2 of 24 AIGs are Igbo – PSC
It has emerged that with the present appointments in the Nigeria Police Force (NPF) no Igbo may be eligible for appointment as Inspector-General of Police until 2036.
The Police Service Commission (PSC), the body vested with the powers to recruit, promote and discipline police officers, said yesterday that two of the serving 24 Assistant Inspectors-General of Police were Igbo.
A statement from the PSC, which was a reaction to The AUTHORITY’s lead story on Thursday, named Mr. Paul Okafor (AIG Zone 11, Osogbo), from Anambra State and Mr. Charles Ugomuoh (AIG Animal
Branch of Medical Services), from Imo State, as two of the 24 serving AIGs from the South East geopolitical zone.
In addition, said the PSC, “there are more than six Commissioners of Police from the Igbo extraction”. But the Commission, in the statement signed by Ms. Comfort Obi, did not mention the names of the CPs and their commands.
However, three retired top police officers, in separate interviews, told The AUTHORITY that with the present composition of the police top command, it would be difficult for an Igbo police officer to become the Inspector General of Police “in the next 20 years”.
Said one of them: “The tradition is for the President to appoint the IGP from the crop of officers not lower than an AIG. Now, we have a situation where in the very unlikely event the President wants to appoint an IG from Igboland, the convenient excuse will be that there is no eligible candidate from the zone.”
Said another: “The Nigeria Police Force, like most security organisations, was designed to favour the north. The only Police Academy (which is equivalent to a university) is in Kano. The Nigeria Defence Academy (NDA) is in Kaduna. Nigeria Army Depot is in Zaria. The Command and Staff College is in Jaji. The National Institute for Policy and Strategic Studies (NIPSS) is in Kuru.”
He continued: “See, appointments and promotions in the police have been skewed to favour the north. The very day MD Abubakar was retiring as Inspector-General of Police, having clocked 35 years in the police, his luckiest course mates from the south were retiring as Assistant Commissioners of Police. I know some persons who joined the police the same day with MD Abubakar retiring as Chief Superintendents of Police,” stressing, “this was a man who joined the police with a Teachers’ Grade 2 certificate.”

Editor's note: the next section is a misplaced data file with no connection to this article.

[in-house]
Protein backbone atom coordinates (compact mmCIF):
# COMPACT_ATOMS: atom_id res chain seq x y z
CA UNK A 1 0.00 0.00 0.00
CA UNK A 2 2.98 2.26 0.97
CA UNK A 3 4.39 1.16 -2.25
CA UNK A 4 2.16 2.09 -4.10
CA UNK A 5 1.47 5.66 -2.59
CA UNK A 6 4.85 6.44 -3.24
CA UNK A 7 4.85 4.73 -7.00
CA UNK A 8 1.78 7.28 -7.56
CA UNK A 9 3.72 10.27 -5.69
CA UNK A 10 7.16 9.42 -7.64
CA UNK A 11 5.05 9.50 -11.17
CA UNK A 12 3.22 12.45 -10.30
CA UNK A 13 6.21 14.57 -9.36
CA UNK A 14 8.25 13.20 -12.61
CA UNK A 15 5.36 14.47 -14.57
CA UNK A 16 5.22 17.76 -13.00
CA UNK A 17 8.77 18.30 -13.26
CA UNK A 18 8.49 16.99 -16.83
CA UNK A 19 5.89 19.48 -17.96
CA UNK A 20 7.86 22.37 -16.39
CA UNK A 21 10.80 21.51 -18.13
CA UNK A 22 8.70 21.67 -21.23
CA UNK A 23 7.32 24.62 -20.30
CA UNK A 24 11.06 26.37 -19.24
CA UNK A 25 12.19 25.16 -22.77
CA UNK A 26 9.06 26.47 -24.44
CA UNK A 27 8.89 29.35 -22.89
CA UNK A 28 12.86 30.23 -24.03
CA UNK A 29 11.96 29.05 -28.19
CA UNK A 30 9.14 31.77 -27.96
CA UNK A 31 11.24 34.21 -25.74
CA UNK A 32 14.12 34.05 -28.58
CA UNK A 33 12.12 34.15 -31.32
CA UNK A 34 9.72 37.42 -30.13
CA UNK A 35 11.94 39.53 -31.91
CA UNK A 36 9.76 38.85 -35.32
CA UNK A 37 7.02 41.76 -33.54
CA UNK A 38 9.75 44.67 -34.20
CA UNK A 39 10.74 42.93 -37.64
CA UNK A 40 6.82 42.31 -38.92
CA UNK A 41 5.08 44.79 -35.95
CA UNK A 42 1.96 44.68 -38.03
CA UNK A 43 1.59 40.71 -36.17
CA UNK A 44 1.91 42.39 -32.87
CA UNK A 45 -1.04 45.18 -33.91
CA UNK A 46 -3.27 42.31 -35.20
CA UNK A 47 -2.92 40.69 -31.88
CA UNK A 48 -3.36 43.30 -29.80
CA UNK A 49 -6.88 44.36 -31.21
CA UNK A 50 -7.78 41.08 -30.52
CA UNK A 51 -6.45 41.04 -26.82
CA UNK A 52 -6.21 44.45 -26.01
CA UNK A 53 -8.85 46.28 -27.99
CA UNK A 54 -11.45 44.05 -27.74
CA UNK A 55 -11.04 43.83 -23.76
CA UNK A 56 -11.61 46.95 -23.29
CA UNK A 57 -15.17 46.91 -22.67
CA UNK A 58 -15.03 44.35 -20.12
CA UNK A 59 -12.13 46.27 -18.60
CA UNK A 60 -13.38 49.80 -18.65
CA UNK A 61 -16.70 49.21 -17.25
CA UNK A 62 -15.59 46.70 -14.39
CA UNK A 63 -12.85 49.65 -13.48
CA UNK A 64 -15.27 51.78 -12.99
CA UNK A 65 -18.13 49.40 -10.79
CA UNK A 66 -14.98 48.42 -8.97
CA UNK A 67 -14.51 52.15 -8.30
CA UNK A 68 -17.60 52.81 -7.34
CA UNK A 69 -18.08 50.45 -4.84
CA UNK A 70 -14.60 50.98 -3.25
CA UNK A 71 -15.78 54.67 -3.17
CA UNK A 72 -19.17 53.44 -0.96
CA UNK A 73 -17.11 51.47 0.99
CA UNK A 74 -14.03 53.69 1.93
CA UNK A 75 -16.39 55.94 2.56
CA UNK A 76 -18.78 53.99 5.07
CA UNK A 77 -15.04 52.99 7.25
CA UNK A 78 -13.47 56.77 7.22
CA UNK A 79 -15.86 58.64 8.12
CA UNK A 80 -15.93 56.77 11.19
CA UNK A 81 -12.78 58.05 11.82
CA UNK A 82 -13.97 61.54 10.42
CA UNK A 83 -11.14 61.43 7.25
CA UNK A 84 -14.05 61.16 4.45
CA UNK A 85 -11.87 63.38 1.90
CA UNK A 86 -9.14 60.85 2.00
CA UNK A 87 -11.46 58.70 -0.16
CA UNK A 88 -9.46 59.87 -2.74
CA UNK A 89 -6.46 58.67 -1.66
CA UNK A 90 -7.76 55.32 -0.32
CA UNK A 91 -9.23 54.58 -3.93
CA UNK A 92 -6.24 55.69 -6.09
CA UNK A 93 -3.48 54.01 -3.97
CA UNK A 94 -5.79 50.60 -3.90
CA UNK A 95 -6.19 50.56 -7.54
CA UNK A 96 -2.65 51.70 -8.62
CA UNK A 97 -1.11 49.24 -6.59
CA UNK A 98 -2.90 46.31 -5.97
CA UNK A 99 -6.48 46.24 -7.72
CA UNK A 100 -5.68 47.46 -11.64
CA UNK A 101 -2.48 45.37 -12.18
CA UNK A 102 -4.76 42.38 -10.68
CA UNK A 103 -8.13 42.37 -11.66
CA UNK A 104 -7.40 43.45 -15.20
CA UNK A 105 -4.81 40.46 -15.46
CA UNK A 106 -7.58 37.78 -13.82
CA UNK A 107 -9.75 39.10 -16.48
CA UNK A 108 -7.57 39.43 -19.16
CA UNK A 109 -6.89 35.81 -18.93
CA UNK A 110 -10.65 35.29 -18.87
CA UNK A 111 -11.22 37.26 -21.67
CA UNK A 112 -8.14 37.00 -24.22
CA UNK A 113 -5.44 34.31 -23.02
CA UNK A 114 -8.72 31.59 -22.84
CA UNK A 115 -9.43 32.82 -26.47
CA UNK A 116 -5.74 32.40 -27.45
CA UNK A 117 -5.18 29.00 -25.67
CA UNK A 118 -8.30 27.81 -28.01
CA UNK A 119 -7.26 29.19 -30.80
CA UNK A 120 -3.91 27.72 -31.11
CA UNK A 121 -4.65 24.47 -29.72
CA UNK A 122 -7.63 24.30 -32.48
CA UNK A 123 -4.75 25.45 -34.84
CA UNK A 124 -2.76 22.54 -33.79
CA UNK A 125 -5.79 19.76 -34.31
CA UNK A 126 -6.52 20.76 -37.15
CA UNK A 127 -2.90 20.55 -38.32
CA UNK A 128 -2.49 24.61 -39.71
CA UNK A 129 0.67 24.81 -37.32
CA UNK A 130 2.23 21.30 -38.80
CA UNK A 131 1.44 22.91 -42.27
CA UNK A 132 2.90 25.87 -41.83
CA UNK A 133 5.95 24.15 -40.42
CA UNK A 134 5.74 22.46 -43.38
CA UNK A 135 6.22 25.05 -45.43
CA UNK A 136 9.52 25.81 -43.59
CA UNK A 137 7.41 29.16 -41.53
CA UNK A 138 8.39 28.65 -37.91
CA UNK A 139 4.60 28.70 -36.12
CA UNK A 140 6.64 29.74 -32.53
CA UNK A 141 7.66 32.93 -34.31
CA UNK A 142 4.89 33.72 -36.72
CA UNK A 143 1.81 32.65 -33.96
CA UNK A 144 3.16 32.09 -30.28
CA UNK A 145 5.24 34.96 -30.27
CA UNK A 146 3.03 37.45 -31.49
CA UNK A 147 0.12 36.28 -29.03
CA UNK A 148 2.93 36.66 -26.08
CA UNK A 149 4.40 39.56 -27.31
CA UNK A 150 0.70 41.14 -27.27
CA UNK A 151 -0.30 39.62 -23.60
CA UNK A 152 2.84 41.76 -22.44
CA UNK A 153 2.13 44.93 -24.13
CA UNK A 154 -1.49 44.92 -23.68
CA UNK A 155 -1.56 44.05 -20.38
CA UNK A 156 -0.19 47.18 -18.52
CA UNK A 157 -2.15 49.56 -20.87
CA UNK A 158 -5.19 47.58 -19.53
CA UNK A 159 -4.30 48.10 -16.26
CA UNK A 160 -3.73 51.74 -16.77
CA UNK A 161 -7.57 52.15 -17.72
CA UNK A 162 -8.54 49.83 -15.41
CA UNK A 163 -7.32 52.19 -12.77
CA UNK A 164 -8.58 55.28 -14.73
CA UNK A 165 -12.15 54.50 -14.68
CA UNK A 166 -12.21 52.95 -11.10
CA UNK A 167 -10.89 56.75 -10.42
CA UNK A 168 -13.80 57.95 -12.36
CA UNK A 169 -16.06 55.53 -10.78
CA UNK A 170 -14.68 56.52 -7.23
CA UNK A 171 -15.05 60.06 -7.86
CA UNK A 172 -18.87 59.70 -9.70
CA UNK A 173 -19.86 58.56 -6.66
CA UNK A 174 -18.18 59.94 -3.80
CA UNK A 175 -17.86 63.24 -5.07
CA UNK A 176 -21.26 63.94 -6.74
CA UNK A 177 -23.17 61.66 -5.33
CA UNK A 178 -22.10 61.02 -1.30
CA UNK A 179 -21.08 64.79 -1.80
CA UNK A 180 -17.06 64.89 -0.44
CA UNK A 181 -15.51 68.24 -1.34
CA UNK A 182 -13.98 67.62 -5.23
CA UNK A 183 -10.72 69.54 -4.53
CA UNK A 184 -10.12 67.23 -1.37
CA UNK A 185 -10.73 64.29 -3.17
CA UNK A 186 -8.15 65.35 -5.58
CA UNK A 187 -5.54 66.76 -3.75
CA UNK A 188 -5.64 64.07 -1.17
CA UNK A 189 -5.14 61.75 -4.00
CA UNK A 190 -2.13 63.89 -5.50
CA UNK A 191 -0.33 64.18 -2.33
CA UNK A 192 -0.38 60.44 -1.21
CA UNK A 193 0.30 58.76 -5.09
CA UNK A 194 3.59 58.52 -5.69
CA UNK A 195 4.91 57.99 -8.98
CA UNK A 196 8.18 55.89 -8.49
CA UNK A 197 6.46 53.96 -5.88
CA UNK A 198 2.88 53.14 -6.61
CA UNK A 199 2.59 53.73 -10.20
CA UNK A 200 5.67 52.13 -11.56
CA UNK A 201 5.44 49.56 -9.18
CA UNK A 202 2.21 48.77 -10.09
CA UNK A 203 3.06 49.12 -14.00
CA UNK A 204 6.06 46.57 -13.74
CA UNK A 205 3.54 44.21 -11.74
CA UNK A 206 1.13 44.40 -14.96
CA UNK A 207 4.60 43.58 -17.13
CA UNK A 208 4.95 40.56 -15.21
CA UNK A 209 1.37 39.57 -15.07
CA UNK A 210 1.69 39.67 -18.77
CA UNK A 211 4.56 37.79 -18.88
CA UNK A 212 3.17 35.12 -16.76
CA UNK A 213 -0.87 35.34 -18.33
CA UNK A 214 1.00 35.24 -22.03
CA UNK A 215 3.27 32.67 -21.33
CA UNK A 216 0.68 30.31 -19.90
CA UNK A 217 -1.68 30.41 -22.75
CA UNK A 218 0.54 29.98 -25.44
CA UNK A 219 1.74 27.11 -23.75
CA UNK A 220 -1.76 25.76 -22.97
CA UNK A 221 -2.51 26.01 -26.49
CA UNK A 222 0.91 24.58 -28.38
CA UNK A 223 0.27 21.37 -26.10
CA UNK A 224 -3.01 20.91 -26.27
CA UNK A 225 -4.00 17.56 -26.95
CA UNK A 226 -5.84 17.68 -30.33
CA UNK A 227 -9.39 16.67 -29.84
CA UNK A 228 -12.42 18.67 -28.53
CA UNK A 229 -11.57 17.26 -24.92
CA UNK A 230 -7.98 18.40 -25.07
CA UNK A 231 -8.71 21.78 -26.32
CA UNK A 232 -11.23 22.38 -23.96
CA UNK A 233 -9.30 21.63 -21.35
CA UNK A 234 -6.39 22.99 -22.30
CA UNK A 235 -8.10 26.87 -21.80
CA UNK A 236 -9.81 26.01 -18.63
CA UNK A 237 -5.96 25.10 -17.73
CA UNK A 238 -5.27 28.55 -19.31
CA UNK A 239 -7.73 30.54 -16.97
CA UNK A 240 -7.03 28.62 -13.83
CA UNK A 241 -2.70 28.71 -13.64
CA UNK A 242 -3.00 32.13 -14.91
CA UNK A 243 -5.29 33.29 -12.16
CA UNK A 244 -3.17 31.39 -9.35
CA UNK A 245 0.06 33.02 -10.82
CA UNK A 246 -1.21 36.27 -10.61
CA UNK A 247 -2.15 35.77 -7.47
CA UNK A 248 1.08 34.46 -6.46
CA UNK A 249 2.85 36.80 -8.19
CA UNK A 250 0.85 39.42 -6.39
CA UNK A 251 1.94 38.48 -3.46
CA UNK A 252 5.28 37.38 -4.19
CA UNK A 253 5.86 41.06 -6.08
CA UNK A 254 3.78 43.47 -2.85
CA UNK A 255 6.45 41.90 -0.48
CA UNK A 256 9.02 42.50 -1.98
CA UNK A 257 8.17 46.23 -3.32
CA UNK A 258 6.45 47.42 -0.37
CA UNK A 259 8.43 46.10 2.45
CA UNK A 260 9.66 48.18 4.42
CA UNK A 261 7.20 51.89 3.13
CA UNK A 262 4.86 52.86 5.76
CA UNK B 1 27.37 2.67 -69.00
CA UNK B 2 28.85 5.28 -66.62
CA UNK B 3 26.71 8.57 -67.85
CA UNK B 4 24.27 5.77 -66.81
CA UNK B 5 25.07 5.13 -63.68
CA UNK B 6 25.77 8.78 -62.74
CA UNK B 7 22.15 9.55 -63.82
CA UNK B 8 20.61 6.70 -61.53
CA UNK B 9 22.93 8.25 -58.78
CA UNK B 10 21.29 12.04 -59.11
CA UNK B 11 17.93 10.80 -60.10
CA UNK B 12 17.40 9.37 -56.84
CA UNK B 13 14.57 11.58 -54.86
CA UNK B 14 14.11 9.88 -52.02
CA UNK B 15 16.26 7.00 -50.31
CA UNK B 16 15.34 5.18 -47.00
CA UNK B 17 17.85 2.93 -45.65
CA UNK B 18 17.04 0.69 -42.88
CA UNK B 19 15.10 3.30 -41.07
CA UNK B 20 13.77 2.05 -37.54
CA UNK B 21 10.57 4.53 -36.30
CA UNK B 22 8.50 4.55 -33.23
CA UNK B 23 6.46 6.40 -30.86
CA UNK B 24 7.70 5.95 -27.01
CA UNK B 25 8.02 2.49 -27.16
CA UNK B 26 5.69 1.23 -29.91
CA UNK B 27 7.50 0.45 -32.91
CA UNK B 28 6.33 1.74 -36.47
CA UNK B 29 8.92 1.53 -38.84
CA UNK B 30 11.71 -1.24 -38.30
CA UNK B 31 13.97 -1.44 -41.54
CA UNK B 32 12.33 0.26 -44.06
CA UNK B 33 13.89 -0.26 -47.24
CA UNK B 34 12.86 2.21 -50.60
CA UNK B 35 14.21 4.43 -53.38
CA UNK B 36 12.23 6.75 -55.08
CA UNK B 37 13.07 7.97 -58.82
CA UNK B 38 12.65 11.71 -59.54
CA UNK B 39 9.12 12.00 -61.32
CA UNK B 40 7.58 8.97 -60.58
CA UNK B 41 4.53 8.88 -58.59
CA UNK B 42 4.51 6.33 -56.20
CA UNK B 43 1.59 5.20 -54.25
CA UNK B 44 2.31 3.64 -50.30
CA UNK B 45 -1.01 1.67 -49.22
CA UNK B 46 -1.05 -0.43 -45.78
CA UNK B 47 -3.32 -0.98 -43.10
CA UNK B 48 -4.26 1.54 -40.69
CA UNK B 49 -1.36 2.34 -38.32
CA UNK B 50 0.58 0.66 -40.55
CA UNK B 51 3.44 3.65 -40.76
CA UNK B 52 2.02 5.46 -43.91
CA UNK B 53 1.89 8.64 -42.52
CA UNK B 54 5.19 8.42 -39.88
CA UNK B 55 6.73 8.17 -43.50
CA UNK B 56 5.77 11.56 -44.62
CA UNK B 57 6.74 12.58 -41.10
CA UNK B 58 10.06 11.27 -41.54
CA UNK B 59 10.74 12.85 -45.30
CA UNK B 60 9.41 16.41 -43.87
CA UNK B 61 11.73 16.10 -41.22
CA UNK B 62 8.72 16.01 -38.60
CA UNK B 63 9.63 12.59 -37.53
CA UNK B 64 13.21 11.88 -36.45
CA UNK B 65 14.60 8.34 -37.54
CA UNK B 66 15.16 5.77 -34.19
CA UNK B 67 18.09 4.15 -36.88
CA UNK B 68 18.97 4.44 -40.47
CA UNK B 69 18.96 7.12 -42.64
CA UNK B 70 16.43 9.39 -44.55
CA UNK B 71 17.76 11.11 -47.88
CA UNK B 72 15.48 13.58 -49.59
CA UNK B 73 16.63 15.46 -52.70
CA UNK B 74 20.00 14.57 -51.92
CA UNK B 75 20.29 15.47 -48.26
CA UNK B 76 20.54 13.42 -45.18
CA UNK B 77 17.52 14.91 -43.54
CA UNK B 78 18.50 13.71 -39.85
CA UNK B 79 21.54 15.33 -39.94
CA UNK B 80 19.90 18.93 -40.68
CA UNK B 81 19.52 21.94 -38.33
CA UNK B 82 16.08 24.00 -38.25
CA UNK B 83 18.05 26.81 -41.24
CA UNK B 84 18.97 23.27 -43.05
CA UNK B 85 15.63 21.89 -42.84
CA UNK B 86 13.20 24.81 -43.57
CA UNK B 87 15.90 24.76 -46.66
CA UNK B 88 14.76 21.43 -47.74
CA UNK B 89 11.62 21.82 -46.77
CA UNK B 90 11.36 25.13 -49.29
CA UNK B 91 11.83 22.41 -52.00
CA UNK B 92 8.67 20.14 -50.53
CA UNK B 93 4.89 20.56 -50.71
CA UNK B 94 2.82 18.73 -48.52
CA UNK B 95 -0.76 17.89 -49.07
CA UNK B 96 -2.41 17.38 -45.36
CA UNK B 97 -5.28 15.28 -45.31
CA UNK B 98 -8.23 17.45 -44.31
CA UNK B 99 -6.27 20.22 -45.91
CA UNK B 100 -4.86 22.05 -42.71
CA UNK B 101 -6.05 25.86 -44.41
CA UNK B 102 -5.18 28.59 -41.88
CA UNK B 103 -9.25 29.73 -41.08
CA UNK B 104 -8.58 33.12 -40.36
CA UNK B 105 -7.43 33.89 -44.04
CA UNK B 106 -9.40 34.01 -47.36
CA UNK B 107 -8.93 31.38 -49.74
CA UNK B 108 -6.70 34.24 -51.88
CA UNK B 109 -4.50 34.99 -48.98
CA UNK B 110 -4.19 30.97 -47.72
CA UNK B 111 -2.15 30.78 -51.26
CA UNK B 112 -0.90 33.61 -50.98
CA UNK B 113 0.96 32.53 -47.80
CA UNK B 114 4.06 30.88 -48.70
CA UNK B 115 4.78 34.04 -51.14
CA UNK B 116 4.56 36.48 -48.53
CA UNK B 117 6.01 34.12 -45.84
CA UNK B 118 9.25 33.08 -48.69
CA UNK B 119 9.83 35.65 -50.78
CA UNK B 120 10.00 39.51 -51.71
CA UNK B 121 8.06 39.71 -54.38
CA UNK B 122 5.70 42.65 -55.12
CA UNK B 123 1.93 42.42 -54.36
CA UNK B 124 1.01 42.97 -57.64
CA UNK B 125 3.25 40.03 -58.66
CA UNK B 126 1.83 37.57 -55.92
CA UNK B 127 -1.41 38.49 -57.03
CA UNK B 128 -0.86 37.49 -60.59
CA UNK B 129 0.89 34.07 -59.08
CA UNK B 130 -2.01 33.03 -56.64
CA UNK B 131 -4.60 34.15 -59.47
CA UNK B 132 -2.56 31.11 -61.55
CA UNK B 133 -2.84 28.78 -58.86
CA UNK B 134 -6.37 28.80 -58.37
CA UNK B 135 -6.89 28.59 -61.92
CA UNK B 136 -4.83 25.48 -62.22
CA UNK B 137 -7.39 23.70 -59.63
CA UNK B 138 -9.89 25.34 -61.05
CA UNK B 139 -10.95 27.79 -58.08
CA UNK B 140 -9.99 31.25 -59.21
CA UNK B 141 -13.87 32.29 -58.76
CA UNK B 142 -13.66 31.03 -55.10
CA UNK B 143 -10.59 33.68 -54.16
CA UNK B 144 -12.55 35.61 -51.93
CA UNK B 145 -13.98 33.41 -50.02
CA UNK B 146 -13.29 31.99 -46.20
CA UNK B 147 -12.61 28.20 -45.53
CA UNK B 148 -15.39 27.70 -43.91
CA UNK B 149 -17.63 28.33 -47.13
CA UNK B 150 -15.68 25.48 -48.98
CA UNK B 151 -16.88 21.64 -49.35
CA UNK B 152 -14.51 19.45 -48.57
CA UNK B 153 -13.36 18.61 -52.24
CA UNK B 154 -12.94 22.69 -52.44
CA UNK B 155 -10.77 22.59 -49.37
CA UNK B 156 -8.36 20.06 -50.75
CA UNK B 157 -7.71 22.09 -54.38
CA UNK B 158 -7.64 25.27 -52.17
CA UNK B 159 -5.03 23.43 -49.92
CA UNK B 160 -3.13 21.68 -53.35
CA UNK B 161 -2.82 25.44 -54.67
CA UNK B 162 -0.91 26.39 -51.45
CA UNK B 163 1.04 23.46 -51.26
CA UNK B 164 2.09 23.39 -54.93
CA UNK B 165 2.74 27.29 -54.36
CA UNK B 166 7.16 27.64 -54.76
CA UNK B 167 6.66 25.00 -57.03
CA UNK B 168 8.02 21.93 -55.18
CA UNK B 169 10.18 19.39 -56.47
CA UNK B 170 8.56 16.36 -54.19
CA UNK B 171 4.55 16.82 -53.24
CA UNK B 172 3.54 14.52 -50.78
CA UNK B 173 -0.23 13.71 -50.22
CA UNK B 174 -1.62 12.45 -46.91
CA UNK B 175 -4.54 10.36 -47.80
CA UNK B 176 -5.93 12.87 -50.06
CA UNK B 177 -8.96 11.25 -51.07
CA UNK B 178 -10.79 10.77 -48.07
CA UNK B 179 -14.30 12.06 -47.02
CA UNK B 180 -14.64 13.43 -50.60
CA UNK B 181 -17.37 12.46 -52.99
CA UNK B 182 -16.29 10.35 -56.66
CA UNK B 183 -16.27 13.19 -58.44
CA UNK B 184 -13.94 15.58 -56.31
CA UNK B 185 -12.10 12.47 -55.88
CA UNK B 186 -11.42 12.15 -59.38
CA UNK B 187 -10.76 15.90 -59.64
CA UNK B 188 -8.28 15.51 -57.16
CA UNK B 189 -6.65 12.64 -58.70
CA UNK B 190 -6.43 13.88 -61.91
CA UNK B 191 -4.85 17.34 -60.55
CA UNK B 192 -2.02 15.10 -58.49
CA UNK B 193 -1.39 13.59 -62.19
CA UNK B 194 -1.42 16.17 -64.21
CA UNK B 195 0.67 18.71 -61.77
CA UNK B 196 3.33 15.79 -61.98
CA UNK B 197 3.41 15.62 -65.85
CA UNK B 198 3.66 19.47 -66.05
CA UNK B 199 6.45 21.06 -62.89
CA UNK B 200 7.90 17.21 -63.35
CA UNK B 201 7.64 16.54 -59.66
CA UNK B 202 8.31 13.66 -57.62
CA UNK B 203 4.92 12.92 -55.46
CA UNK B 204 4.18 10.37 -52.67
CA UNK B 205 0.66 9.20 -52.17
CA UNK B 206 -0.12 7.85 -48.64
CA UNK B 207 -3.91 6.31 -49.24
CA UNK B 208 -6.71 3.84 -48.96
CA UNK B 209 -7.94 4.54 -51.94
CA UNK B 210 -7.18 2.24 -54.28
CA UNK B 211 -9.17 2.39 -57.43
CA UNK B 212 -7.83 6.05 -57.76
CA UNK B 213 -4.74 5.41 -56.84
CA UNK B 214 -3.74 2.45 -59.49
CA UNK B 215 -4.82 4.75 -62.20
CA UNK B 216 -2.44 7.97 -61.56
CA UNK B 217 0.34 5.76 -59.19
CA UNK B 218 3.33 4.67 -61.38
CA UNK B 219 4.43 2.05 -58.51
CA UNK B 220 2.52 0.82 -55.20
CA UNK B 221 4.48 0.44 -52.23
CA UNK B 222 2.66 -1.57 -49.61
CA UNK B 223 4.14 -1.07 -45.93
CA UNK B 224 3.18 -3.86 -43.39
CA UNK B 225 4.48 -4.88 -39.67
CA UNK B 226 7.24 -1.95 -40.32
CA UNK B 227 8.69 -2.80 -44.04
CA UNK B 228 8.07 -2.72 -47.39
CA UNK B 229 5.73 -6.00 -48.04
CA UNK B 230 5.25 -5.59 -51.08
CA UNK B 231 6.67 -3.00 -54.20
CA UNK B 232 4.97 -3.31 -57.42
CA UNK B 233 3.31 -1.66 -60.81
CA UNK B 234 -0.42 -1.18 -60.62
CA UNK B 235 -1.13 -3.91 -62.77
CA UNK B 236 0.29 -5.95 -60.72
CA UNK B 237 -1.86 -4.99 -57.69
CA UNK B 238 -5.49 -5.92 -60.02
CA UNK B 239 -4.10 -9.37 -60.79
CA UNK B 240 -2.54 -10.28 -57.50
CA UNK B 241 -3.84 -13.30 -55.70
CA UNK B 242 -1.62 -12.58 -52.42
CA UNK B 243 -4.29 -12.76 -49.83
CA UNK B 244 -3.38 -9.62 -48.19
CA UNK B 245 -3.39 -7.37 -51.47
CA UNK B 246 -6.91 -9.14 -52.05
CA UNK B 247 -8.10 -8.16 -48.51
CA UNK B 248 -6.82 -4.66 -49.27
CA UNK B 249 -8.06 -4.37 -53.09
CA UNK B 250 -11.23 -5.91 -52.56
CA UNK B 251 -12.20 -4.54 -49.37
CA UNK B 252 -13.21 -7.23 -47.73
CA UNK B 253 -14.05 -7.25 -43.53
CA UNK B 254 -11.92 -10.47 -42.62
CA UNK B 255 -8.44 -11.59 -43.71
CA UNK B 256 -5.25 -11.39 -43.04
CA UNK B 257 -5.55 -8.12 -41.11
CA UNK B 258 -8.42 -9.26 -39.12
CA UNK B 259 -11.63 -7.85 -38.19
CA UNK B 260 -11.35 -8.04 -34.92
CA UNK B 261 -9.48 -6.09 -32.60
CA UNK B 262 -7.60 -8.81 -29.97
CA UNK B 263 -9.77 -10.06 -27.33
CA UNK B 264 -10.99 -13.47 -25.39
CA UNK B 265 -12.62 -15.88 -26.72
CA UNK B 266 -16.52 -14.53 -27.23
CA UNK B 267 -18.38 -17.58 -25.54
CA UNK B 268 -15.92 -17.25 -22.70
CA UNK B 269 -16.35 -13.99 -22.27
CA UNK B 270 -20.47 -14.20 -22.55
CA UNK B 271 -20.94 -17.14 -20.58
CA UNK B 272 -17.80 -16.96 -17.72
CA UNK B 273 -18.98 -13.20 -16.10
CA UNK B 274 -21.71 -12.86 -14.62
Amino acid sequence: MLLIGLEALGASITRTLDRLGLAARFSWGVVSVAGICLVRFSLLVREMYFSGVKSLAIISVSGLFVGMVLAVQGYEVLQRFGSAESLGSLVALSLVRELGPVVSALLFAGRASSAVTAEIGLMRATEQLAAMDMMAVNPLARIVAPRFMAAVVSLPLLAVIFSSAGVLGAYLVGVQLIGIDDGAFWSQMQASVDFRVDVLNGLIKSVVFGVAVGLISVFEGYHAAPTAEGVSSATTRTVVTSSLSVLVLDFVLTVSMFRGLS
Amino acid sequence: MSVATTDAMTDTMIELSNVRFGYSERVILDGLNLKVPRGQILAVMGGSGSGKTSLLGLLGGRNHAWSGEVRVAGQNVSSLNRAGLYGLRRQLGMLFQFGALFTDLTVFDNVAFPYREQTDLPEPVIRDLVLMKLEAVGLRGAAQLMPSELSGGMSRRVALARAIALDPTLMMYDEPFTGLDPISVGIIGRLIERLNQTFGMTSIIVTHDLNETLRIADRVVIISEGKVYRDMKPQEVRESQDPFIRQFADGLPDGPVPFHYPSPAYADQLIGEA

He also stated the instance of Mr. Hafiz Ringim, who, he said, joined the police with a diploma certificate and yet rose to become IG even when his course mates from the south managed to retire as Deputy Commissioners of Police.
However, the PSC statement noted that Dr. Okiro knows more than enough that career progression in the Nigeria Police force is not based on federal Character.
“He knows, and has superintended over a Commission that has continued to place premium on merit, seniority and availability of vacancies as bases for promotion.
“For years now, promotion in the Nigeria Police Force from the rank of Constable to AIG has been strictly based on the above criteria and not on federal character or any other consideration. Federal Character is used only at the three entry points into the Nigeria Police Force – Constable, Cadet Inspector and Cadet ASP,” noted the statement.
“It is necessary to state that the spread of senior police officers remains flexible as officers are promoted as their seniors retire or exit the service through retirement or death. And since promotions are based on merit and seniority, any tribe at any time could dominate the cadres in the senior hierarchy of the force.
“The Commission will remain resolute in its commitment to equity, fairness and merit in its management of its constitutional responsibilities and will also be guided by the rule of law and fear of God,” PSC declared.
Source: authority ngr
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